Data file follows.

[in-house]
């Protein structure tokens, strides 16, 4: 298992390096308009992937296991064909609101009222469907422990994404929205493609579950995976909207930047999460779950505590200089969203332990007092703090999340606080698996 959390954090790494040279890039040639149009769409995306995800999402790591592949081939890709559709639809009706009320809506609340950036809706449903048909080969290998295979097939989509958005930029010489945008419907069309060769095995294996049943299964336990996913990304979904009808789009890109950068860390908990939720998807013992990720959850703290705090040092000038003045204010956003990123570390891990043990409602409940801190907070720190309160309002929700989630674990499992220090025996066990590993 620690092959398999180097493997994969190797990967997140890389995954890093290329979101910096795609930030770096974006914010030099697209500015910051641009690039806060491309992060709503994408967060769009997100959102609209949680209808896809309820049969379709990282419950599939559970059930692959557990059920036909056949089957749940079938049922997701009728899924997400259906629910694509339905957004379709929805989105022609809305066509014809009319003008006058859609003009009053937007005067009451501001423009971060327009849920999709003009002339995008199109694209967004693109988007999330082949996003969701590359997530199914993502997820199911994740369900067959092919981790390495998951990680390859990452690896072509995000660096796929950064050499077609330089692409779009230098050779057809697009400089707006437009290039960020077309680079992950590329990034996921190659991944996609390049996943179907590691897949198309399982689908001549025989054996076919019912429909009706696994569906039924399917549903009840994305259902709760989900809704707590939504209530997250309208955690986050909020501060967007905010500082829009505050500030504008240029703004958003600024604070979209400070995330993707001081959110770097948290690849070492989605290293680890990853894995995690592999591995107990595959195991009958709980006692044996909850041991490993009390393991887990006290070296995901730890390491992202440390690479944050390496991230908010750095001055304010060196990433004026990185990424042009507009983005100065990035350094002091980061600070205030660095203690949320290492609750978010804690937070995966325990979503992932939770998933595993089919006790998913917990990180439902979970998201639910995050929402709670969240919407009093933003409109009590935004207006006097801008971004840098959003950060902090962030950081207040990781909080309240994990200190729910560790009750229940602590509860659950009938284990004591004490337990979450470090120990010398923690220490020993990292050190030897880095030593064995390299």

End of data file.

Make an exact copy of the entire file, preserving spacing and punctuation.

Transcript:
[in-house]
């Protein structure tokens, strides 16, 4: 298992390096308009992937296991064909609101009222469907422990994404929205493609579950995976909207930047999460779950505590200089969203332990007092703090999340606080698996 959390954090790494040279890039040639149009769409995306995800999402790591592949081939890709559709639809009706009320809506609340950036809706449903048909080969290998295979097939989509958005930029010489945008419907069309060769095995294996049943299964336990996913990304979904009808789009890109950068860390908990939720998807013992990720959850703290705090040092000038003045204010956003990123570390891990043990409602409940801190907070720190309160309002929700989630674990499992220090025996066990590993 620690092959398999180097493997994969190797990967997140890389995954890093290329979101910096795609930030770096974006914010030099697209500015910051641009690039806060491309992060709503994408967060769009997100959102609209949680209808896809309820049969379709990282419950599939559970059930692959557990059920036909056949089957749940079938049922997701009728899924997400259906629910694509339905957004379709929805989105022609809305066509014809009319003008006058859609003009009053937007005067009451501001423009971060327009849920999709003009002339995008199109694209967004693109988007999330082949996003969701590359997530199914993502997820199911994740369900067959092919981790390495998951990680390859990452690896072509995000660096796929950064050499077609330089692409779009230098050779057809697009400089707006437009290039960020077309680079992950590329990034996921190659991944996609390049996943179907590691897949198309399982689908001549025989054996076919019912429909009706696994569906039924399917549903009840994305259902709760989900809704707590939504209530997250309208955690986050909020501060967007905010500082829009505050500030504008240029703004958003600024604070979209400070995330993707001081959110770097948290690849070492989605290293680890990853894995995690592999591995107990595959195991009958709980006692044996909850041991490993009390393991887990006290070296995901730890390491992202440390690479944050390496991230908010750095001055304010060196990433004026990185990424042009507009983005100065990035350094002091980061600070205030660095203690949320290492609750978010804690937070995966325990979503992932939770998933595993089919006790998913917990990180439902979970998201639910995050929402709670969240919407009093933003409109009590935004207006006097801008971004840098959003950060902090962030950081207040990781909080309240994990200190729910560790009750229940602590509860659950009938284990004591004490337990979450470090120990010398923690220490020993990292050190030897880095030593064995390299």